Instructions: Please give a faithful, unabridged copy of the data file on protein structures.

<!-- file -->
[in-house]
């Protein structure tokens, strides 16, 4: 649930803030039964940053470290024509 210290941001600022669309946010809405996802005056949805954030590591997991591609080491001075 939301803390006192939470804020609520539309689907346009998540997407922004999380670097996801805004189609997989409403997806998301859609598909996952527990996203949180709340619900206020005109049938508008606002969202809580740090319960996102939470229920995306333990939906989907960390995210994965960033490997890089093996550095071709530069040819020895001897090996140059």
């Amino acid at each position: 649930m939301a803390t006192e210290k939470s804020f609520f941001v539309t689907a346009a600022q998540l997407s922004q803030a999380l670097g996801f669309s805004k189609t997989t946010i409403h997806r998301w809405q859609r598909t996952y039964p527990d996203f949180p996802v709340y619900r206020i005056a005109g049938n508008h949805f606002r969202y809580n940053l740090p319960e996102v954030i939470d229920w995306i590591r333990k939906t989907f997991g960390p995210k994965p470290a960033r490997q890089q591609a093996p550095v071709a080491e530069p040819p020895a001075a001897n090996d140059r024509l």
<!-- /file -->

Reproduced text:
[in-house]
């Protein structure tokens, strides 16, 4: 649930803030039964940053470290024509 210290941001600022669309946010809405996802005056949805954030590591997991591609080491001075 939301803390006192939470804020609520539309689907346009998540997407922004999380670097996801805004189609997989409403997806998301859609598909996952527990996203949180709340619900206020005109049938508008606002969202809580740090319960996102939470229920995306333990939906989907960390995210994965960033490997890089093996550095071709530069040819020895001897090996140059």
């Amino acid at each position: 649930m939301a803390t006192e210290k939470s804020f609520f941001v539309t689907a346009a600022q998540l997407s922004q803030a999380l670097g996801f669309s805004k189609t997989t946010i409403h997806r998301w809405q859609r598909t996952y039964p527990d996203f949180p996802v709340y619900r206020i005056a005109g049938n508008h949805f606002r969202y809580n940053l740090p319960e996102v954030i939470d229920w995306i590591r333990k939906t989907f997991g960390p995210k994965p470290a960033r490997q890089q591609a093996p550095v071709a080491e530069p040819p020895a001075a001897n090996d140059r024509l």